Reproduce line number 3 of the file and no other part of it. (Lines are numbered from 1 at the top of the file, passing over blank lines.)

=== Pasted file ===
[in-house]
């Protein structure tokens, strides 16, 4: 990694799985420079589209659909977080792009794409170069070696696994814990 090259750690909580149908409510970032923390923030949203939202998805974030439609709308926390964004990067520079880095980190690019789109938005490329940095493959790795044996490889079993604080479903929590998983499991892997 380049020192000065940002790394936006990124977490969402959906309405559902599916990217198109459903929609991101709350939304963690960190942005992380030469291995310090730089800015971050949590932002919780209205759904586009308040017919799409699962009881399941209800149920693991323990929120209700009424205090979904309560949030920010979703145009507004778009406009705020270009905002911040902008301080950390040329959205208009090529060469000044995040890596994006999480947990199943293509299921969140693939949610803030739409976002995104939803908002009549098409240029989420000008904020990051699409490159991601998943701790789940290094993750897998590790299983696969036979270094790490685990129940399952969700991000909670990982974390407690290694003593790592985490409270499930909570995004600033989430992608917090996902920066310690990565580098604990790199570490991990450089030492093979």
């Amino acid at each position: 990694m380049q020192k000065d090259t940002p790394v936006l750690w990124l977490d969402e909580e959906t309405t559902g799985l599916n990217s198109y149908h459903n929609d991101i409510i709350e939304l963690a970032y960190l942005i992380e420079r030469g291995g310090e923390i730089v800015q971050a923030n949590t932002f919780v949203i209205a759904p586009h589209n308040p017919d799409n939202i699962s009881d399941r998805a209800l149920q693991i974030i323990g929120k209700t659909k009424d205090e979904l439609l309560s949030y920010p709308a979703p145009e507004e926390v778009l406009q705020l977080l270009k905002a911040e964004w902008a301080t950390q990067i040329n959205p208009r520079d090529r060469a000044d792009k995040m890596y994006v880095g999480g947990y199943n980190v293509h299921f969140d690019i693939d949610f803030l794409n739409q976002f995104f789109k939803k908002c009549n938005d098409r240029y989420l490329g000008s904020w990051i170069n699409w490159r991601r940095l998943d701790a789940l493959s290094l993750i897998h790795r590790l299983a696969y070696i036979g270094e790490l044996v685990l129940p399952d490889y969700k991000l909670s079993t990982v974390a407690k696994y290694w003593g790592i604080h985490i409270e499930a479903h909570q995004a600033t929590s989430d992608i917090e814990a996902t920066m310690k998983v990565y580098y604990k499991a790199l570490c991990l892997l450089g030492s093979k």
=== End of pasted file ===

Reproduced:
């Amino acid at each position: 990694m380049q020192k000065d090259t940002p790394v936006l750690w990124l977490d969402e909580e959906t309405t559902g799985l599916n990217s198109y149908h459903n929609d991101i409510i709350e939304l963690a970032y960190l942005i992380e420079r030469g291995g310090e923390i730089v800015q971050a923030n949590t932002f919780v949203i209205a759904p586009h589209n308040p017919d799409n939202i699962s009881d399941r998805a209800l149920q693991i974030i323990g929120k209700t659909k009424d205090e979904l439609l309560s949030y920010p709308a979703p145009e507004e926390v778009l406009q705020l977080l270009k905002a911040e964004w902008a301080t950390q990067i040329n959205p208009r520079d090529r060469a000044d792009k995040m890596y994006v880095g999480g947990y199943n980190v293509h299921f969140d690019i693939d949610f803030l794409n739409q976002f995104f789109k939803k908002c009549n938005d098409r240029y989420l490329g000008s904020w990051i170069n699409w490159r991601r940095l998943d701790a789940l493959s290094l993750i897998h790795r590790l299983a696969y070696i036979g270094e790490l044996v685990l129940p399952d490889y969700k991000l909670s079993t990982v974390a407690k696994y290694w003593g790592i604080h985490i409270e499930a479903h909570q995004a600033t929590s989430d992608i917090e814990a996902t920066m310690k998983v990565y580098y604990k499991a790199l570490c991990l892997l450089g030492s093979k």